02 August 2012

Critique: Dinosaur necks

Today’s poster comes from Mike Taylor, who blogs at SV-POW!, along with co-authors Matt Wedell and Darren Naish (though Darren mostly blogs at Tetrapod Zoology these days).

This is a poster trying to be a short paper. The text is foremost. The good news is that it is entirely self-sufficient. I can read this and understand the entire thing without anyone there to explain it to me.

The headings are choice. Rather than using the standard IMRAD headings, each one makes a key statement that is unpacked in the following paragraphs.

But those paragraphs are the poster’s main weakness. This is so text heavy, I might not be inclined to stop and read it if there wasn’t someone there to talk to. I would have tried to cut as much of the main text out as possible, and make the headings bigger.

I’m not crazy about using pictures for backgrounds. This one has the disadvantage of only covering ¾ of the poster! I will give credit, however, for not doing what many would have done: stretching the picture wider until it fit. The background picture is undistorted. But the white left hand column feels tacked on, disconnected from the rest of the poster. This could be addressed in a few ways.

In my graphics editor, I used the eyedropper tool to find the most prominent colour on the left side, along the boundary with the white right hand column. Then, I used the fill tool to drop that colour in, replacing the white on the right side:

This “quick and dirty” fix makes the poster fell a little more like a unified whole. Perhaps even better would have been to center the background image, and do the same match for the “tan” on the left hand side. Or, use one of these tricks from John McWade.

There are also a few other layout tweaks that could be made. Aligning the tops of the columns and evening up the column widths would help tidy things up.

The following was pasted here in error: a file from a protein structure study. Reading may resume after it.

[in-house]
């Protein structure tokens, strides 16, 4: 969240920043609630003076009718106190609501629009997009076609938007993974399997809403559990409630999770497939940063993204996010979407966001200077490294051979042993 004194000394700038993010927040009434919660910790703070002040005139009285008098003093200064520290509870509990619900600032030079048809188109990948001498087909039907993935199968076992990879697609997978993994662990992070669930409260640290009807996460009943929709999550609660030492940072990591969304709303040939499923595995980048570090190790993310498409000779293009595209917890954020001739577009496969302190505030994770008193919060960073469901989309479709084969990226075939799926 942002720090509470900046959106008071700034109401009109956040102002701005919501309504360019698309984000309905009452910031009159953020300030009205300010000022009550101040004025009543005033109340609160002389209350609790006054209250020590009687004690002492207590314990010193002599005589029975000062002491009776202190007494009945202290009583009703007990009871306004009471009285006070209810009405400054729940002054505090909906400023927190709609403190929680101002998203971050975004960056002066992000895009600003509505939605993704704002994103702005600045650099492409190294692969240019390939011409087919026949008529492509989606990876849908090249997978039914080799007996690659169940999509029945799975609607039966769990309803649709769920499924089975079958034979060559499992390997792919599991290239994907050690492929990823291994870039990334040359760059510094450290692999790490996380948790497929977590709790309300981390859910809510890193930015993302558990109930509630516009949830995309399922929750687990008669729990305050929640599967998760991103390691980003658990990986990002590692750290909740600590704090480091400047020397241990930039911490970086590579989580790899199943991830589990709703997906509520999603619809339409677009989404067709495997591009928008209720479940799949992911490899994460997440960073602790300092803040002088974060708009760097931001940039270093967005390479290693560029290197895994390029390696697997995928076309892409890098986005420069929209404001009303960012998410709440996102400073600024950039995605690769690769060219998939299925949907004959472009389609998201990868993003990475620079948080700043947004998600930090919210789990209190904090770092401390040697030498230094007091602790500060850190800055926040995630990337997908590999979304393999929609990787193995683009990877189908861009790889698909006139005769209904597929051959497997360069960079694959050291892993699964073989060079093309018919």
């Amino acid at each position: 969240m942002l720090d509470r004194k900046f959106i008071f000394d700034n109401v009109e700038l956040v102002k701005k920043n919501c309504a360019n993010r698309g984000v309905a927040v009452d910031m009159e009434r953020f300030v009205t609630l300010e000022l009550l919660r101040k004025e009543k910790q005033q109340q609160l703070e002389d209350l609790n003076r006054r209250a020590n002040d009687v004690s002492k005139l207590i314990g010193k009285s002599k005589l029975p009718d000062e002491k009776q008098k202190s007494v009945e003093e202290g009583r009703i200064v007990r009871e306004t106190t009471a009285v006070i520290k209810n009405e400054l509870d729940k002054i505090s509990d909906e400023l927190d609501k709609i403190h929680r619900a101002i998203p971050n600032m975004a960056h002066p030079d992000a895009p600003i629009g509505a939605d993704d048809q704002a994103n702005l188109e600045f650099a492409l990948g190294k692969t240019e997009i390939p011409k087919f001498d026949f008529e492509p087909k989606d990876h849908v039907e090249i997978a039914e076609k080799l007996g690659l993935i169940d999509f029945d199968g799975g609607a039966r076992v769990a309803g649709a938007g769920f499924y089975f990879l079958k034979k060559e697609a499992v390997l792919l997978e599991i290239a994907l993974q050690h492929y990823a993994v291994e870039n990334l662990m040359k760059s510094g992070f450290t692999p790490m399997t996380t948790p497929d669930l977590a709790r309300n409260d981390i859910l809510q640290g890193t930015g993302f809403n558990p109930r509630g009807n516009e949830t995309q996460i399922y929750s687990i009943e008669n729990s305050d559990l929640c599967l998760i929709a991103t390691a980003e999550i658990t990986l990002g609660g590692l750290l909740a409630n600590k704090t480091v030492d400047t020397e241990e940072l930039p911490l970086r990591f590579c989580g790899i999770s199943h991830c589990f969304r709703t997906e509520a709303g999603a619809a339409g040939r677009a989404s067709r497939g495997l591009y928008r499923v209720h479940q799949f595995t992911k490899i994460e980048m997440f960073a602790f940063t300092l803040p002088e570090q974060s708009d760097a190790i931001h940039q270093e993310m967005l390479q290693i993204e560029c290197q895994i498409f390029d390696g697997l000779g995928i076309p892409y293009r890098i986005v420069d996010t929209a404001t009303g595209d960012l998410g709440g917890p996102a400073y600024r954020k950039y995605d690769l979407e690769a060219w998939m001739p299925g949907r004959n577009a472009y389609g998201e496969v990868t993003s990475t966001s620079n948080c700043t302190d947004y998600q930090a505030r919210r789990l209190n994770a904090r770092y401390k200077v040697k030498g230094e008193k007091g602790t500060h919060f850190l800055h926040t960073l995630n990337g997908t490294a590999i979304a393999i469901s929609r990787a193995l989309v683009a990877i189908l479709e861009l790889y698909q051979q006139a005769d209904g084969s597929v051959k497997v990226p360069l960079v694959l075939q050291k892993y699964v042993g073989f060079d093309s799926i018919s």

While this poster could be better (as any poster can be), I give it complete credit for passing one important test: I was never confused while looking at it.


Darren Naish said...

Hi - thanks for your discussion of our poster. I suppose how much text is appropriate for a poster displayed at a technical academic conference is arguable - there is indeed a lot of text on our poster, but I personally think that this is ok. The right hand section was indeed meant to look 'tacked on' as it was sort of an aside that needed inclusion, but was supplementary to the main text. The MAIN reason for the size and shape of the poster, however, is that we deliberately designed it to take up the whole of the space of the board provided for this particular meeting.

Zen Faulkes said...

"The right hand section was indeed meant to look 'tacked on' as it was sort of an aside that needed inclusion, but was supplementary to the main text."

Ah! I see. That helps clarify the intent. I did something similar on a recent poster, and should have a post about sidebars up eventually. I think why it wasn't clear that it was supplementary for me was that the references were underneath it, which made me think it was part of the flow of the text.

Mike Taylor said...

Many thanks for for running the rule over our poster. I have to admit your criticisms are fair. I suspect that more wordiness is par for the course in palaeo in a way that it may not be in other disciplines, but even so looking back on the poster with a bit of perspective, we could have done more to trim it.

I like your background-colour tweak, by the way. I can't really agree with Darren that the right column is a sidebar to the main text: I think that fig. 5 that it includes is really the punchline to the whole study.

"I was never confused while looking at it" makes me happy.